Scritto
...more
Miles Smith
This story of an aging sailor chronicles a captain's last years as he tries to save his estranged daughter from poverty. The atmosphere of Southeast Asia is pervasive, and like all of Conrad's works the descriptions of place add to the exotic nature of the works. End of the Tether is more religiously tinged than say Heart of Darkness, and the ending is more human. Conrad's ontological presumptions lie somewhere between outright nihilism and a sort of theistic existentialism ala Kierkegaard. At ...more
Courtney Marshall-Foulk
Sad Beautiful

Joseph Conrad is a genius word Smith with a gift for poignant, heartbreakingly beautiful, climatic endings. The sheer use of vocabulary alone, ever increasing in clarity and depth as the story unfolds. What begins seemingly mundane use of language climaxes to into breath taking alliteration; beautiful words juxtapose tragic endings, that leave the reader deeply affected. By far a literary master.
William Baker
Oct 08, 2017 rated it it was amazing  ·  review of another edition
I read this as the last volume of the trilogy. The title is a great metaphor, culminating naturally at the end of the story. Different intrigues and powers are at work but, as also seen from the background of previous two volumes, there is something else that always has the last word.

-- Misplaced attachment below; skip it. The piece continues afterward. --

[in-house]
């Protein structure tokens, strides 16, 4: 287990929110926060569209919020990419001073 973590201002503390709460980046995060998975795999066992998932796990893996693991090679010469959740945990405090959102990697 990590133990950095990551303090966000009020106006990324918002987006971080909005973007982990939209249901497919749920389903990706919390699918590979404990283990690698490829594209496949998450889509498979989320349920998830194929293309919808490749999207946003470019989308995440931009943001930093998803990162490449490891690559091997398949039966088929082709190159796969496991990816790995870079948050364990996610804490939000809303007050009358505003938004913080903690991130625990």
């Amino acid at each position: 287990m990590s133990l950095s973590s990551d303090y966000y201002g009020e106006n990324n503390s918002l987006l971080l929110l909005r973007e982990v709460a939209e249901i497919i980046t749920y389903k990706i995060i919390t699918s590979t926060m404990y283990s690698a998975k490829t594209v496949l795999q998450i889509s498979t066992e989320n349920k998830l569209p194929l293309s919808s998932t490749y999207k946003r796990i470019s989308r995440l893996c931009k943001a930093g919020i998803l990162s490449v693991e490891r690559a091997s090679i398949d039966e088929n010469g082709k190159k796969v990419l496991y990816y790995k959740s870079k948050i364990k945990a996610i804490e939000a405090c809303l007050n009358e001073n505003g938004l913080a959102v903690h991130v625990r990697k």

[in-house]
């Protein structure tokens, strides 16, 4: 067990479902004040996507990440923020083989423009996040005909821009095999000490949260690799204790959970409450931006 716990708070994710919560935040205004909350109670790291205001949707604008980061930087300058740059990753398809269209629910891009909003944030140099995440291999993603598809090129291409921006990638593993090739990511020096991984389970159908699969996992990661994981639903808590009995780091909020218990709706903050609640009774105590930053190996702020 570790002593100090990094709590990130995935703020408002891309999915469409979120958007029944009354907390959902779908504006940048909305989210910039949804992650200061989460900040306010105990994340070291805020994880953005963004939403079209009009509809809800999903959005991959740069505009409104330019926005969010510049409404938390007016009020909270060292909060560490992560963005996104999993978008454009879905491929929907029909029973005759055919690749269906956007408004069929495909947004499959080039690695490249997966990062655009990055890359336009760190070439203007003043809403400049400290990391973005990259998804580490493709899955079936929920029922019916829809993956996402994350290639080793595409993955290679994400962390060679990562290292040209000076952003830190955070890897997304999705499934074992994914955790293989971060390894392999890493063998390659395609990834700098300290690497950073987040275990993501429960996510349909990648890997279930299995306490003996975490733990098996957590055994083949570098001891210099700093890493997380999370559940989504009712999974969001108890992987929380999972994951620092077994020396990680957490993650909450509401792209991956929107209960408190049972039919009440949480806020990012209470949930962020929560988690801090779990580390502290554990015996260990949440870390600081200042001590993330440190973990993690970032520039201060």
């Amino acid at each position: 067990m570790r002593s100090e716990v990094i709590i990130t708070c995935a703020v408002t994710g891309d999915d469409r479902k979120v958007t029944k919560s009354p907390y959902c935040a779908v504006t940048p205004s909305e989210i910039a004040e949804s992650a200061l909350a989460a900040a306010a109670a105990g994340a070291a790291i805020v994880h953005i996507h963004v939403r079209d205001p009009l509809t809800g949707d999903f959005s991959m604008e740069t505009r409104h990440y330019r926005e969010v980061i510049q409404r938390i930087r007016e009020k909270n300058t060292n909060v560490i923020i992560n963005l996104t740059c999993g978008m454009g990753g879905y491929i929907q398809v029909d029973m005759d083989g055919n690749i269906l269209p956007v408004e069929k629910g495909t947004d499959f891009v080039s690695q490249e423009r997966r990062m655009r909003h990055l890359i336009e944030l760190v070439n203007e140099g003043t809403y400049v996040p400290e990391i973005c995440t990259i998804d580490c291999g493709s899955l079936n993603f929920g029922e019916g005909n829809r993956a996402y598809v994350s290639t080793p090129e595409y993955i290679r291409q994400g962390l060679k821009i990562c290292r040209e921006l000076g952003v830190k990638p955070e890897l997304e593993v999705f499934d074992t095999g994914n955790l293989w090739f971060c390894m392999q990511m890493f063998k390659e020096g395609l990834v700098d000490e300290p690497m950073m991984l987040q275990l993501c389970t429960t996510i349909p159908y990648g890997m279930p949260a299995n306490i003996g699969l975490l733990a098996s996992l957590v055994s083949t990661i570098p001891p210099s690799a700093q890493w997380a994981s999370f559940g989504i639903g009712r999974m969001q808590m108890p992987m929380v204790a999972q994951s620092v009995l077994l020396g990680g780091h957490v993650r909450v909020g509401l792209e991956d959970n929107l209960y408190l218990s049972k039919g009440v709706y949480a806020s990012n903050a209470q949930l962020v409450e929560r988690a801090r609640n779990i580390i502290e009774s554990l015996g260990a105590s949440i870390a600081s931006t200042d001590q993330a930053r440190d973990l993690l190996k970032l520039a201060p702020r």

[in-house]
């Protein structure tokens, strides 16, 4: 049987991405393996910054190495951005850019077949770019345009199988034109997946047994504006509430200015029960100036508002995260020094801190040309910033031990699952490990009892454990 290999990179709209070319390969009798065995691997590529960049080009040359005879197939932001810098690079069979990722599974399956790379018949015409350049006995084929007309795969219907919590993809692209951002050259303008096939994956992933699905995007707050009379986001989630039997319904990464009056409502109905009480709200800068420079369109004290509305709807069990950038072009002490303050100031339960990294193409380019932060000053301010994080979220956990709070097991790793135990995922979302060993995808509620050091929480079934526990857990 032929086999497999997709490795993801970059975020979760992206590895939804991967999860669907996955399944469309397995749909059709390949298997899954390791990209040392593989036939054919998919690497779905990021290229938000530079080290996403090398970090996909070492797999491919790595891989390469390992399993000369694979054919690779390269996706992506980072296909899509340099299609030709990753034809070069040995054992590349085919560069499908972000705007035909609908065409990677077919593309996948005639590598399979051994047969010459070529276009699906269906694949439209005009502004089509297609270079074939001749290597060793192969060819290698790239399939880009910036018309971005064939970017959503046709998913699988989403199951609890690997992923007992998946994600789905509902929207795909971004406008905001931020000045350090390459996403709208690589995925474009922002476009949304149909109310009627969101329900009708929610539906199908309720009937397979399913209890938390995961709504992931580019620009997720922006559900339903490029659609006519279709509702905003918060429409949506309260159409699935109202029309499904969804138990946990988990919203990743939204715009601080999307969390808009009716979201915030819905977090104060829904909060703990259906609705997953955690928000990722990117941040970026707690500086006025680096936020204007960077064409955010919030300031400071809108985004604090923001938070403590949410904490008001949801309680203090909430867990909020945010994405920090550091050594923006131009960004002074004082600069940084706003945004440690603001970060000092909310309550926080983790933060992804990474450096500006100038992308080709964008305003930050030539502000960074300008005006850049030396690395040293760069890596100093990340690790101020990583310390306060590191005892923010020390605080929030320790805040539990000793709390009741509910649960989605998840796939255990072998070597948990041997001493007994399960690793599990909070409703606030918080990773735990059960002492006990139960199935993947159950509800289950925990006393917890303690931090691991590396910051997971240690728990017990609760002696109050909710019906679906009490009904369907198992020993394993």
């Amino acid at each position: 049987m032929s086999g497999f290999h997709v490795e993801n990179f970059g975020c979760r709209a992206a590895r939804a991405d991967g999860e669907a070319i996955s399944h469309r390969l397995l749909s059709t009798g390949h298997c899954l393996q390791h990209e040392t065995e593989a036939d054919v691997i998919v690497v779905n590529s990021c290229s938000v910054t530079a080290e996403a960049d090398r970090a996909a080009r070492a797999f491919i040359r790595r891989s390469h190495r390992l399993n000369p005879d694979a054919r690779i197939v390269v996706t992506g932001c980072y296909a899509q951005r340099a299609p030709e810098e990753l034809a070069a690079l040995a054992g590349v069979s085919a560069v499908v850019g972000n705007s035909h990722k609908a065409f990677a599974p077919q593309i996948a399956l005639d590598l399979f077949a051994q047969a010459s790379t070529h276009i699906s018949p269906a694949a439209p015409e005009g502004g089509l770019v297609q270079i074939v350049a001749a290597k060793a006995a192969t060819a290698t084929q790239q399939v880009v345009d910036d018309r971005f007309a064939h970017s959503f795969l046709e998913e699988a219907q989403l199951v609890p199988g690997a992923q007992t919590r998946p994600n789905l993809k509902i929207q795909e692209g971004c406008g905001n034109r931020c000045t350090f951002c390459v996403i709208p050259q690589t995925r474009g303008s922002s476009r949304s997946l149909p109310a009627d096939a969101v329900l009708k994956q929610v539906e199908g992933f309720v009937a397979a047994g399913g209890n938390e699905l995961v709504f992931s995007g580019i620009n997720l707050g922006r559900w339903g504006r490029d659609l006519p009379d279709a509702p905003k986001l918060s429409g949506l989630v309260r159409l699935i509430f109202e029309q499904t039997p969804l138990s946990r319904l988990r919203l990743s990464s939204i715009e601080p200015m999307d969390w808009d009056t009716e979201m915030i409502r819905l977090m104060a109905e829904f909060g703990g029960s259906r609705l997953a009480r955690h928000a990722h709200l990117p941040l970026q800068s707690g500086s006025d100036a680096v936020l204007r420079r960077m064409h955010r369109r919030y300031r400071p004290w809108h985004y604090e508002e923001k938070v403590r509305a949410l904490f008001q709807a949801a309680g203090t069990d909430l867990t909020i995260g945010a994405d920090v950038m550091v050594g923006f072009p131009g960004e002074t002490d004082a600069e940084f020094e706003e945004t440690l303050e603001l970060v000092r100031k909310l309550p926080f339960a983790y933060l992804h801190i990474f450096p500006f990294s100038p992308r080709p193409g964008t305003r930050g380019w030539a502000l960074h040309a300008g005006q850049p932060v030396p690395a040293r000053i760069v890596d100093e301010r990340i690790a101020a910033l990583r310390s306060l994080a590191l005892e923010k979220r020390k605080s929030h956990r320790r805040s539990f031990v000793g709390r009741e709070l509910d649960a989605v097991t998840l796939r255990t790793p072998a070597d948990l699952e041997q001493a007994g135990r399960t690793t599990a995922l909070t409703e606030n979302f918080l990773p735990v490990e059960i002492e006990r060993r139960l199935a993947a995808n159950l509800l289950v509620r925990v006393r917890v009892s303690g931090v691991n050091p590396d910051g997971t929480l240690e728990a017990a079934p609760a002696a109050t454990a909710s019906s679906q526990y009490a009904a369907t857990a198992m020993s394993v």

Carol
Jun 21, 2017 rated it it was amazing  ·  review of another edition
this is my favorite of the stories authored by Joseph Conrad so far. It's a sad story, about a sea captain who saved up for retirement, only to have the company he invested in go bankrupt. This could be the story of many older people now.
Juan Marín
Dec 03, 2018 rated it it was amazing  ·  review of another edition
Una lección magistral de suspense y narrativa. Si alguien no tiene claro qué es un punto de giro, en qué consiste o para qué sirve... que no deje de leerlo.
MICHAEL CLICK
Oct 29, 2019 rated it it was amazing  ·  review of another edition
A Classic, of course.

A Classic, of course. But except for obsolete language, a very modern feel. It is hard to believe that this was written over a hundred years ago.
Richard Mendell
Riveting and complex.
Procyon Lotor
Jan 27, 2014 rated it it was amazing  ·  review of another edition
Shelves: 03-avventura